Emerging markets: Casino stocks clobber Manila equities as Bloomberry Resorts sinks 10% on the Philippine benchmark

MANILA, Dec 1(Reuters): South Korea's won rallied to a two-week high and shares rebounded on Wednesday on encouraging domestic trade data, while the leisure sector dragged Philippine stocks lower by almost 4% as trade resumed after a holiday.

Most Asian equities regained some lost ground after volatiliy on Tuesday, following remarks by drugmaker Moderna's chief that existing vaccines may not be as effective against the new Omicron coronavirus variant. Shares in Thailand, India and Taiwan gained between 0.9% to 1.2% on Wednesday, while Singapore stocks advanced 1.9% after six days of losses.

The won firmed 0.7%, while Seoul shares climbed 2% to recover from closing at an 11-month low after data showed that exports in November grew at their fastest pace in three months and monthly factory activity also expanded.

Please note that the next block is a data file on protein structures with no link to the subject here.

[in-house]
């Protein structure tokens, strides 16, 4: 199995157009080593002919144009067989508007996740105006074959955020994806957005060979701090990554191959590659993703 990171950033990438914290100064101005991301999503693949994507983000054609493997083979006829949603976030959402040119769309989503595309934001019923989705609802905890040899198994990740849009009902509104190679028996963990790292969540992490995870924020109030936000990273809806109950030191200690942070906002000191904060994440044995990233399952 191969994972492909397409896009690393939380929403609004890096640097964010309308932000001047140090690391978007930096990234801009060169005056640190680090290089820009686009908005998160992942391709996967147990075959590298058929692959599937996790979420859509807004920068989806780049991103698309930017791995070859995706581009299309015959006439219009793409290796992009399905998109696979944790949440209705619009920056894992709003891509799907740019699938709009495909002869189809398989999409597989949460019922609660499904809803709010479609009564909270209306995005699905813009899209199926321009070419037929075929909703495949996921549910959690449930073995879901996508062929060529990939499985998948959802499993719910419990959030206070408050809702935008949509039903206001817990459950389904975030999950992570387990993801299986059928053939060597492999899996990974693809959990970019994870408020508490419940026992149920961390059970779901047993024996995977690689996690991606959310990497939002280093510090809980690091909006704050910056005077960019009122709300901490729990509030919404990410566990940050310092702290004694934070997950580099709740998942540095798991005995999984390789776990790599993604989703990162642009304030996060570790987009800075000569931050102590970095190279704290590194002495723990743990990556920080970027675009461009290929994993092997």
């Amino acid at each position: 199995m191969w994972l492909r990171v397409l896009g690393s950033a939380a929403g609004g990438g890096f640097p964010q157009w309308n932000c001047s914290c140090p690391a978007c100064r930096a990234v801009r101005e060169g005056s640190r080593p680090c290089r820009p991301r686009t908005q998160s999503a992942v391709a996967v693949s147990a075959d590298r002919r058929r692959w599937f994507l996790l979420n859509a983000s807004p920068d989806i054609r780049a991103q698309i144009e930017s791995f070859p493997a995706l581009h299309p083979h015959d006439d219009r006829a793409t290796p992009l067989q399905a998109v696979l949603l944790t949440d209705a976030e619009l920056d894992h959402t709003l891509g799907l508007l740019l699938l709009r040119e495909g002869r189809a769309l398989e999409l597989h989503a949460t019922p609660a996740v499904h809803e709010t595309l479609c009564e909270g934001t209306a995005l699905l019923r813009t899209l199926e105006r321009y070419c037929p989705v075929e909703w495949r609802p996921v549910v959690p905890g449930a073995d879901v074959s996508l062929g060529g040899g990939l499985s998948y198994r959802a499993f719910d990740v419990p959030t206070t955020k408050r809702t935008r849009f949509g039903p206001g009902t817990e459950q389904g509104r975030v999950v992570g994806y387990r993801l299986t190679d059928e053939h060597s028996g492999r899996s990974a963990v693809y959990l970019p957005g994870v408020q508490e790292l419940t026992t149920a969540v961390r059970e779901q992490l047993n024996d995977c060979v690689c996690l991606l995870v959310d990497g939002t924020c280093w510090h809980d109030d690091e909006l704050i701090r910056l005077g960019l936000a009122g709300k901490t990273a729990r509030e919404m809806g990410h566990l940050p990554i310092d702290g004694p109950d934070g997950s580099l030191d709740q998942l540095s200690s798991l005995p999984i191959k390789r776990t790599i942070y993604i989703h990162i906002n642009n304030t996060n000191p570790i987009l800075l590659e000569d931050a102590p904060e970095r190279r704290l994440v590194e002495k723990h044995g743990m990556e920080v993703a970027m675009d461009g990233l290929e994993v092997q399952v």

"Robust external demand should continue to sustain Korean growth momentum, supporting further policy normalization by the Bank of Korea and lifting the won," said Wei Liang Chang, a macro-strategist at Singapore-based DBS Bank.

"We are more cautious on the risk-sensitive Indonesian rupiah and the Indian rupee where there are prospects of portfolio outflows, but North Asian export-oriented currencies such as the won could be better buffered."

The won was up for a third straight day, with total gains of 1.2% so far, even as other Asian currencies were hurt by the Omicron-driven rout this week.

The Taiwanese dollar, Singapore's dollar and the Philippine peso firmed around 0.1%, anchored by strength in the Chinese yuan which had touched a six-month high versus greenback earlier in the session.

The Indian rupee jumped 0.4% after data showed the country's economy grew by 8.4% in the September quarter, the fastest among any major economy for the period.

Bucking the trend, Manila stocks tumbled to a more than seven-week low, with casino operator Bloomberry Resorts Corp shedding 10%, tracking its Hong Kong-listed peers on China's crackdown on cross-border gambling.

Other outdoor stocks such as mall operators and retailers also fell on the Philippine benchmark to catch up with the broader global Omicron-induced selloff in the previous session. - Reuters
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